The Job Protection and Recession Prevention Act, H.R. 8, would maintain all current tax levels for another year, while Democrats are proposing legislation that would allow a tax increase for individual income above$200,000, and family income above $250,000. Democrats will offer an amendment to that effect later in the day, it is expected to fail due to GOP opposition.
"I have to have something to run on, so I'm going to pit one group of Americans against another group of Americans, because God knows I can't run on my record," Gowdy said as he mocked Obama's purported political strategy. "So let's try the politics of bringing people down, and perpetrating this myth that somehow pulling other people down makes me taller."
Rep. Tim ScottTim ScottGOP rep: No ‘artificial crowd’ at my town hall A guide to the committees: Senate Republicans at risk in 2018 steering clear of town halls MORE (R-S.C.) said allowing rates to rise on higher income levels would hurt small business owners who are best suited to create jobs, and also punish people needlessly for acquiring wealth.
"My friends on the left would punish people who work all their lives, and come up with wealth to pass on to the next generation," Scott said.
Republicans have said the Democratic demand for higher taxes on upper incomes is threatening to block any extension of current tax rates this year. But during the debate, Democrats argued the opposite — that the GOP demand to keep all tax levels the same is jeopardizing lower tax rates.
Rep. Rosa DeLauro (D-Conn.) said it is Republicans who are blocking progress on this issue, and also blamed them for brinksmanship in last year's debt ceiling agreement.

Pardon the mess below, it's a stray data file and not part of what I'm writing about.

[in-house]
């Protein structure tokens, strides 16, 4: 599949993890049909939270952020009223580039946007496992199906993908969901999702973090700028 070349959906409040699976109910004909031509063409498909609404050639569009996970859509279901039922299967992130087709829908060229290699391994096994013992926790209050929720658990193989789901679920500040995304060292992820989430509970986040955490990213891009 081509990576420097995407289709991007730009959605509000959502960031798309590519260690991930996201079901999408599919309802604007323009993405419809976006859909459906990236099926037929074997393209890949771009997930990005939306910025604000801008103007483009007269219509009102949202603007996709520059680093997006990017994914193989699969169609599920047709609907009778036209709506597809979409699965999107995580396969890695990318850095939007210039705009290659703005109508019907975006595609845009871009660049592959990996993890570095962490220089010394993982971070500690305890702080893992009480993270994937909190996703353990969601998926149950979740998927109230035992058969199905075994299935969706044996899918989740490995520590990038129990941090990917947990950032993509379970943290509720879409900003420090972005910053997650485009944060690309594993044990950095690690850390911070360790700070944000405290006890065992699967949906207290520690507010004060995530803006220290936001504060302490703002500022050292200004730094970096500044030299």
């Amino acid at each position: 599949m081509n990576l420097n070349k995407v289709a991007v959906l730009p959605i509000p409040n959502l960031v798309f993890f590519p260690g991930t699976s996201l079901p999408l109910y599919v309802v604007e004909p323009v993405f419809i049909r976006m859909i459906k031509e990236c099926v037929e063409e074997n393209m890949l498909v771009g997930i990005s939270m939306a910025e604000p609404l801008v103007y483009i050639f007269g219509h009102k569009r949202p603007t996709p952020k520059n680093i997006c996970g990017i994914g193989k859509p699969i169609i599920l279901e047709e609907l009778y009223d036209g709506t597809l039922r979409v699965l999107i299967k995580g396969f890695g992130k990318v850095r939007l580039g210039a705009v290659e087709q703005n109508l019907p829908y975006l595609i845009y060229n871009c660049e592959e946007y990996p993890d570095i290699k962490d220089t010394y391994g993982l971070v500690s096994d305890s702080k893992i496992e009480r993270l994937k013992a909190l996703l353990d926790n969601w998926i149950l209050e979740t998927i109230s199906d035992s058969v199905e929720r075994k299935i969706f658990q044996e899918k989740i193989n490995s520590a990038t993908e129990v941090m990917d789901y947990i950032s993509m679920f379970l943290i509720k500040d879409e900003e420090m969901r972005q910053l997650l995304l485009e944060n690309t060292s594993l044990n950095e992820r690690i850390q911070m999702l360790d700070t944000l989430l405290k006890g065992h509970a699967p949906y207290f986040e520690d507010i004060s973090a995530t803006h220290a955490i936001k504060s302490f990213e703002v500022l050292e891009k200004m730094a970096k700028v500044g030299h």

"The duplicity is on the other side of the aisle, which always is trying to bring this body and this country to the precipice," DeLauro said.
Rep. Louise Slaughter (D-N.Y.) tried to appeal to fairness, and said Democrats are only asking wealthy taxpayers to pay "their fair share." She also said the GOP argument that keeping taxes low at all levels will not help create jobs, and said this belief is based on the Republican "trickle down" theory that has been shown not to work.
"Many on the other side of the aisle subscribe to this idea, and believe that by providing for the powerful interests first, success would trickle down onto the middle class," she said. "What we now know is the theory simple is not true."
Just before the vote on the rule, Republicans amended it so that when the House approves the tax bill, and passes separate legislation outlining tax reform in 2013, both bills will be combined into a single piece of legislation that would be sent to the Senate.
That amendment also had to be voted on, and it was approved in another mostly party-line 238-186 vote.
The tax reform bill, H.R. 6169, calls for a significant simplification of the tax code and the elimination of many special interest tax breaks. The House is expected to consider that bill on Thursday.